As a deeply red state, Alabama is quite a longshot to legalize online gambling.
The Heart of Dixie did take one tiny step in that direction this week, however, as Gov. Kay Ivey appointed a team of 12 volunteers to study the potential for expanding gambling in her state.
Alabama is currently among the most restrictive states in the country when it comes to gambling. Land-based gambling is minimal, and casino games, poker and sports betting remain illegal both online and off. For that matter, Alabama is one of only five states without a lottery program.
Even so, gambling has its proponents within the state.
Last year, for instance, Alabama was among the 37 states that tried to pass a sports betting bill (although that attempt predictably failed). Over 180 gambling-related bills have been brought up in the legislature over the past 20 years, a fact to which Ivey points as justification for the study.
The study is made possible by Executive Order 719, which Ivey signed on Feb. 14 to establish the Study Group for Gambling Policy.
The group comprises 12 volunteers who ostensibly represent a cross-section of Alabama interests. It has until the end of the year to submit its final report to the governor, the legislature, and the general public.
Although the study appears to be something of a step forward for gambling in the state, it’s merely a reversal of a previous step backward.
A week prior to signing the order, Ivey told the legislature and the state’s Poarch Band of Creek Indians not to bother sending any gambling-related bills or proposals for expanding tribal gambling to her desk until such a study is complete.
It is perhaps a good sign that she got the ball rolling on the study so quickly. It indicates some openness to the possibility.
At the same, it delays any such bills until the 2021 legislative session at the earliest. That’s frustrating to lawmakers like Rep. Steve Clouse, who was in the final stages of preparing a lottery bill.
“Personally, I don’t see the need to put the lottery in the study,” Clouse complained. “There are 45 other states that have studied it.”
Like most of the South, Alabama leans heavily towards the conservative end of the spectrum on social issues.
Nonetheless, the demand for legal gambling options is there, as it is everywhere. Lottery retailers in neighboring states can attest to the number of Alabama residents who cross the borders to buy tickets, especially when Powerball jackpots get large.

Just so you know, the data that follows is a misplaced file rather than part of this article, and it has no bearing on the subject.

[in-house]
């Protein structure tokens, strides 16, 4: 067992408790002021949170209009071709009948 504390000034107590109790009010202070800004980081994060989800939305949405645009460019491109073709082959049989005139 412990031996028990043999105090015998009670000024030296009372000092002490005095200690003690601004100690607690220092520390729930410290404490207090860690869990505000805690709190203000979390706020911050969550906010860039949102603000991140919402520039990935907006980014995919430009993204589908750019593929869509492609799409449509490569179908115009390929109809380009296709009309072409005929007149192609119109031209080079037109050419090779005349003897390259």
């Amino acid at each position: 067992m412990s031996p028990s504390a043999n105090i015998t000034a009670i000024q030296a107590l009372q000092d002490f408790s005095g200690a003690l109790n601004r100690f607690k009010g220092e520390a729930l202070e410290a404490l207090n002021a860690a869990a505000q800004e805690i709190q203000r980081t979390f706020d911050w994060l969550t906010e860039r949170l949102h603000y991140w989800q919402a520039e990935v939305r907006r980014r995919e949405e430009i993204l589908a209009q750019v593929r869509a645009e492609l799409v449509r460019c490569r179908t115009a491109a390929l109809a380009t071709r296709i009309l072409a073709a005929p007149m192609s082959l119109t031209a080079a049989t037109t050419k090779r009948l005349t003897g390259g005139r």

Legislators understand the demand and the potential revenues that legalization would bring. Attempts to expand gambling continually run up against opposition on moral and religious grounds, however, and even successful attempts often suffer attacks down the road.
The closest Alabama has come to a lottery was the proposed 1999 referendum rejected by voters. The most recent attempt was just last year when a lottery bill passed the Senate but stalled in the House.
Clouse’s bill, therefore, seems likely to receive Senate approval, but that won’t help if Ivey is committed to vetoing related bills while the study proceeds.
The state does allow bingo and parimutuel betting as of 1980 and 1973, respectively. Individual counties also began legalizing electronic bingo in 2003, but the state cracked down on this trend in 2010. Courts initially ruled in favor of operators, but the case eventually went to the Alabama Supreme Court, which sided with the state in 2016.
Alabama also outlawed daily fantasy sports the same year, though is subsequently did an about-face and re-legalized them in 2019.
There are three tribal casinos in the state, but all three are all Class II facilities. That means that they’re limited to bingo and electronic machines that resemble slots but base their payouts on a bingo-like system. The state tried (and failed) to shut these down in 2013.
The study group’s members come from a variety of backgrounds. Many have worked in both the public and private sectors and most have some connection to the fields of finance, business, technology, and/or law.
Its chair is the former mayor of Montgomery Todd Strange. Other notable members include the current Sheriff of Mobile County Sam Cochran, former Supreme Court Justice Jim Main, and Deborah Barnhart, the CEO of the U.S. Space & Rocket Center.
Much of the gambling media’s coverage of the study has focused on the inclusion of Methodist Bishop B. Mike Watson in the group. The United Methodist Church’s (UMC) stance on the issue is unequivocal. It considers gambling to be a menace to society, and its official website includes this statement:
“The Church’s prophetic call is to promote standards of justice and advocacy that would make it unnecessary and undesirable to resort to commercial gambling-including public lotteries, casinos, raffles, Internet gambling, gambling with an emerging wireless technology, and other games of chance-as a recreation, as an escape, or as a means of producing public revenue or funds for support of charities or government.”
Bishop Watson probably won’t be the only contributor to the study to focus on the negatives of gambling. Justice Main served on the Supreme Court at the time it unanimously ruled against electronic bingo machines. He’s, therefore, likely to be another opponent.
There’s no one in the group who’s as clearly in favor of gambling as those two are against it.
That said, Strange did develop ties with Wind Creek Hospitality (which operates the state’s tribal casinos), accepting its offer to provide free Wi-Fi in downtown Montgomery. In addition to being its chair, the former mayor may, therefore, be one of the group’s more pro-gambling voices.